If you have diabetes and use needles to inject your medication it is your responsibility to dispose of your needles safely. For example needles to inject insulin, ie a syringe, insulin injection pen or pre-filled insulin pen.
Also lancets used to do the finger prick test to check blood glucose.
How should I dispose of used needles or sharps? Read on to find out what your local policy is.
Needles can cause injury to others because they are sharp. Once they've been used, they also carry fluids from your body, such as blood. Used needles can carry infections, such as human immunodeficiency virus (HIV), hepatitis B or hepatitis C. A used needle which is contaminated like this can pass an infection on to other people.
You will need to get a special sharps bin from your GP, this is available on prescription (FP10). You must collect this from the chemist, ask them to assemble the box. When you have filled your bin, you must get a new one from your GP.
A sharps bin is the safest way to dispose of contaminated or used sharps at home. It protects you and any other members of the family and any people involved in the removal of waste from your home.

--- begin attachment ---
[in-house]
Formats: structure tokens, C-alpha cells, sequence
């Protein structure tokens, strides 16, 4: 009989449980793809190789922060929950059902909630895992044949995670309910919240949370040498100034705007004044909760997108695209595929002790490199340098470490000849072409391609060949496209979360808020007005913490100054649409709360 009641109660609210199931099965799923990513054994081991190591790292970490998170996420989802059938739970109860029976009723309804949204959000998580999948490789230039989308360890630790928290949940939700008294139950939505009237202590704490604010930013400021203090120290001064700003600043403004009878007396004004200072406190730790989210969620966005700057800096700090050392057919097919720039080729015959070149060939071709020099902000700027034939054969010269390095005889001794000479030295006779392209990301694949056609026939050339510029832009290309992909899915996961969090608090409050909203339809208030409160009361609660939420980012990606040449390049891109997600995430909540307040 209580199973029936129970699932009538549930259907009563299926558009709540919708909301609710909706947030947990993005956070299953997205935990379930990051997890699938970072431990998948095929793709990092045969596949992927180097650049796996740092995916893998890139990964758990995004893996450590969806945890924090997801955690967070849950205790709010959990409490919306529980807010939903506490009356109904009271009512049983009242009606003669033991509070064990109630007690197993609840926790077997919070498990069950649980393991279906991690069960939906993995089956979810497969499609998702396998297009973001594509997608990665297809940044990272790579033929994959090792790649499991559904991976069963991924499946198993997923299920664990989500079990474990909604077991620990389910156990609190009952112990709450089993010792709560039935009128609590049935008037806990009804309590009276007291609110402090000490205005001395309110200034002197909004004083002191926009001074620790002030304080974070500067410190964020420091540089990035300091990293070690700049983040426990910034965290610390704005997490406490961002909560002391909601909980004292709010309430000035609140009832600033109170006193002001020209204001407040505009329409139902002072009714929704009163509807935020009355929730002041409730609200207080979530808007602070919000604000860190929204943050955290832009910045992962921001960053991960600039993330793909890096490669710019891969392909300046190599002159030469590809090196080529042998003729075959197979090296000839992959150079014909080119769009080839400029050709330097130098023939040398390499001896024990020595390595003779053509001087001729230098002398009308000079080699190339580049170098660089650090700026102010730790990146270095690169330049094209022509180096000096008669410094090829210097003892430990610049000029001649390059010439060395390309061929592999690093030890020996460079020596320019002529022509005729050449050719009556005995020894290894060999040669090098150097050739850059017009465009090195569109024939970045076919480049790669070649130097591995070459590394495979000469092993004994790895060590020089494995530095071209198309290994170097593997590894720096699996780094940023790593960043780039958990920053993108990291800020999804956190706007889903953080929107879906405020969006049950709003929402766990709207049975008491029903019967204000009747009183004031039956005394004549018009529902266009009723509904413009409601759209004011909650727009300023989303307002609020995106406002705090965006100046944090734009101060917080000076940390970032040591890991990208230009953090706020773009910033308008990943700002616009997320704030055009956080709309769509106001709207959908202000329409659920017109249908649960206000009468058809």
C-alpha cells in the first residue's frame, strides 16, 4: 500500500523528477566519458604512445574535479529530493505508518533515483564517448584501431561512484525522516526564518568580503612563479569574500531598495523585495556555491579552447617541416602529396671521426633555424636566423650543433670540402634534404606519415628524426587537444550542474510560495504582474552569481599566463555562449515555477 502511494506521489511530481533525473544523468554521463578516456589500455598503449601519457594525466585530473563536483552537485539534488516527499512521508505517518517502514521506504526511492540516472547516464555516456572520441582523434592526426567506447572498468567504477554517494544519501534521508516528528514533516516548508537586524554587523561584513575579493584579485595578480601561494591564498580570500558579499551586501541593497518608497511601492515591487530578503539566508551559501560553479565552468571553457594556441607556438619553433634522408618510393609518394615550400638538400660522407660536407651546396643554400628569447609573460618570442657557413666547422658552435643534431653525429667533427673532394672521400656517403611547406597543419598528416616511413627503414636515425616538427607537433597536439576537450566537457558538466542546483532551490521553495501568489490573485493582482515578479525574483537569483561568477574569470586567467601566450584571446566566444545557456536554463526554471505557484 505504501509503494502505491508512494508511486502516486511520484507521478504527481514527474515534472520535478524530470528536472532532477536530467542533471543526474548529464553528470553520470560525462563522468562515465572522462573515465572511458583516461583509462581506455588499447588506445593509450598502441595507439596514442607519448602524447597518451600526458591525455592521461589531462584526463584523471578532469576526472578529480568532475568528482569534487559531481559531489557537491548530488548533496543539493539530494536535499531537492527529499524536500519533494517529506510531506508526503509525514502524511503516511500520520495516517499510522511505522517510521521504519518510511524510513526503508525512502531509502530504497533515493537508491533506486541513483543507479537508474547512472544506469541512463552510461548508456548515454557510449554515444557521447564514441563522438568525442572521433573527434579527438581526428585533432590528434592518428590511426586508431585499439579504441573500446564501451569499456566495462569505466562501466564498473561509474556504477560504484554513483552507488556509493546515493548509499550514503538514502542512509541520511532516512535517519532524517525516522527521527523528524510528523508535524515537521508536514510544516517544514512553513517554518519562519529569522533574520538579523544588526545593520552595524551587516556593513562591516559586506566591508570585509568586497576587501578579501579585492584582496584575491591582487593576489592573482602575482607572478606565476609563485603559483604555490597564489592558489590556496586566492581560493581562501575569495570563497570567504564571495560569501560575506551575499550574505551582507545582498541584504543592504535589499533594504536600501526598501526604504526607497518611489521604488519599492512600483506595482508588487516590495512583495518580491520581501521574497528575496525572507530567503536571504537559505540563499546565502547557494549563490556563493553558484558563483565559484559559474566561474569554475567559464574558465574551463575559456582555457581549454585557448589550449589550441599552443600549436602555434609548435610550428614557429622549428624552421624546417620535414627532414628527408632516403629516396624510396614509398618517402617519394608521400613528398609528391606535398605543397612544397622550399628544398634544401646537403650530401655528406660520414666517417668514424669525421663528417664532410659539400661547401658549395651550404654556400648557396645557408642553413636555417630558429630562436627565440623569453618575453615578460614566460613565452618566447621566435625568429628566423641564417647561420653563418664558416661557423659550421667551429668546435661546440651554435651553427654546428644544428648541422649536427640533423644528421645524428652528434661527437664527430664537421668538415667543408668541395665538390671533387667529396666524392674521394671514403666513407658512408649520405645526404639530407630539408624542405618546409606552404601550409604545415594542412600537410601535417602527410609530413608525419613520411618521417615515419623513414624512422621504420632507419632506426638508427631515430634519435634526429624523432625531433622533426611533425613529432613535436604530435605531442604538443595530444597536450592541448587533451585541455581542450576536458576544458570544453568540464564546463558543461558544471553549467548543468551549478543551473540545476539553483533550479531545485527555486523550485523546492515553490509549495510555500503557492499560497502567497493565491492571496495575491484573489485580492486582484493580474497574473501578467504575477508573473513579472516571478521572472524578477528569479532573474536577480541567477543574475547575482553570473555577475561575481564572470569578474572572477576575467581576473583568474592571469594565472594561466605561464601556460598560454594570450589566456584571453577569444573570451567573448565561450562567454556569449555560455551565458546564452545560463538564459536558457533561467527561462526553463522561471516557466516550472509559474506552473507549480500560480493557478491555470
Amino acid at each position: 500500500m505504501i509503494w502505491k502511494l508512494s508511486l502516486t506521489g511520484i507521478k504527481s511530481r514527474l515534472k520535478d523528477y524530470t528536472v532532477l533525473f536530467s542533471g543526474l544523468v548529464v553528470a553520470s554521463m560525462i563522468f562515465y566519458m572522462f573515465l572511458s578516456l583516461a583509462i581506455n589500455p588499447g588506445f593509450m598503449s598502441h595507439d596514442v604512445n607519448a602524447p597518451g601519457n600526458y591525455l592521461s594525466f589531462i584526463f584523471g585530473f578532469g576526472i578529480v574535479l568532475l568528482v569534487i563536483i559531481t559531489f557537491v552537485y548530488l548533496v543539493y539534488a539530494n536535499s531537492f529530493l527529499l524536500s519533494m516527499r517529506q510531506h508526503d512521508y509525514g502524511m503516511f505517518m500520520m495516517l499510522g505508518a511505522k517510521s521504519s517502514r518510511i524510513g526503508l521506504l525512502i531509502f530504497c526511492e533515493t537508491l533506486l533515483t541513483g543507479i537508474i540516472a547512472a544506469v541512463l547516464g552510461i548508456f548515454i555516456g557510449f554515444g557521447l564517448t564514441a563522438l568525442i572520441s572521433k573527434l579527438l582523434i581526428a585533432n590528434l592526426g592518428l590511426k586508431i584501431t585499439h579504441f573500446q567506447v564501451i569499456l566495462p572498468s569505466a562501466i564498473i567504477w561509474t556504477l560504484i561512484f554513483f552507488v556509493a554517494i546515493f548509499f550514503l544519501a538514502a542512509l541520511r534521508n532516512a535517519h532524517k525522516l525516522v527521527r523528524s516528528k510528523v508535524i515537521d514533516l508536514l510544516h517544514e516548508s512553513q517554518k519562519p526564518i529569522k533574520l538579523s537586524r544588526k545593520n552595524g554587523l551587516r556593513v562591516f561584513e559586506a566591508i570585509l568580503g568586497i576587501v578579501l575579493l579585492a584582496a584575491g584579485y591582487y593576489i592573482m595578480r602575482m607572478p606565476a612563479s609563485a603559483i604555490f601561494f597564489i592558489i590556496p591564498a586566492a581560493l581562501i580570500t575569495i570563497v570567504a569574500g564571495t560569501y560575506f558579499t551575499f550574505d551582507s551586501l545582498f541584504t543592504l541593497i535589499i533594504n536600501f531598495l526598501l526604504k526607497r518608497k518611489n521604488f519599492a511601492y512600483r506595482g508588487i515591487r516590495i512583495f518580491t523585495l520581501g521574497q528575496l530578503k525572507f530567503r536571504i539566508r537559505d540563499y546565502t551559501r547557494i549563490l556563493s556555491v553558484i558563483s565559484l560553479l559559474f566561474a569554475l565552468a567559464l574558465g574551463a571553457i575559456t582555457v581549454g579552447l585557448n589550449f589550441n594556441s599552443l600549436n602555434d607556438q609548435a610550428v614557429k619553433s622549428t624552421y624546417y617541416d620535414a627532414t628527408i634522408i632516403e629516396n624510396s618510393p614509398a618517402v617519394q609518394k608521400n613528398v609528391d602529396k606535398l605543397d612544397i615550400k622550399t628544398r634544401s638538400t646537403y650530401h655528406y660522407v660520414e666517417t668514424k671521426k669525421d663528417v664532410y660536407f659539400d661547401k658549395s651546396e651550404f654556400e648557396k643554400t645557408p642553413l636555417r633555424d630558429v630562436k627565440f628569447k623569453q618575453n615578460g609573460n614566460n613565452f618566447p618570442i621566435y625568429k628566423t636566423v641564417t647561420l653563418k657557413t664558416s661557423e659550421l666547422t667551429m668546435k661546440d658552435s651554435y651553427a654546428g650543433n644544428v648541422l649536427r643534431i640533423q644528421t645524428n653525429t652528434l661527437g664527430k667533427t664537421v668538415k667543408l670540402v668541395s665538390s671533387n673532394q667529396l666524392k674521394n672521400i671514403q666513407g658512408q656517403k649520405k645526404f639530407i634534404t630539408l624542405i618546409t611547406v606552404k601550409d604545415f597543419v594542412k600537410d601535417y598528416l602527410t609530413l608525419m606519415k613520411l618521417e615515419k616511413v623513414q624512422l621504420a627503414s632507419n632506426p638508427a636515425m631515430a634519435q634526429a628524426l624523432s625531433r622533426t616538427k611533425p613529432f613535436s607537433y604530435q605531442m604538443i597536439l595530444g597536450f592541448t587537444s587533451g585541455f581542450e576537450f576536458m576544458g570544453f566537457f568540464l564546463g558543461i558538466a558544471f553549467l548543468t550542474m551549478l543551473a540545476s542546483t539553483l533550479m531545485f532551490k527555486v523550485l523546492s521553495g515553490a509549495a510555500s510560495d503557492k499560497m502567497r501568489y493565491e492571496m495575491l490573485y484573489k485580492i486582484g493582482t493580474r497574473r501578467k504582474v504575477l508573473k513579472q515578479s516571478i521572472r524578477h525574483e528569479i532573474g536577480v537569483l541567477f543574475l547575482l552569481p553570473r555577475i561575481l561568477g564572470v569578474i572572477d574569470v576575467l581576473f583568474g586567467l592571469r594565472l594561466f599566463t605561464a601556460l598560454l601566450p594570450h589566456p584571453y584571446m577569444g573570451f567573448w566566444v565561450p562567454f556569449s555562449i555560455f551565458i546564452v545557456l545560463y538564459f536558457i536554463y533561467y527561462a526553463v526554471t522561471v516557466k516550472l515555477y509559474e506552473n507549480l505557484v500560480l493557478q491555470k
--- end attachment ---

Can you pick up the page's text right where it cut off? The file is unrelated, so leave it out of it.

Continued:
Your used sharp items.
You should put the needle / sharps into your sharps box in one piece.
Disposing of used needles in other ways can cause injury to other people. Do not put used needles: in your household waste bin or any other refuse bin not intended for such items, or
in any other container that's no longer needed, for example, drink cans or bottles, or plastic food boxes.
Your sharps are classed as clinical waste, which means that special arrangements apply to their disposal. Using a sharps bin protects everyone and makes sure the waste is treated and disposed of safely. When your sharps bin is full, contact your local authority who will collect it from your home. In some cases you may need to return your box to your practice.
Leicester City Council Sharps collection service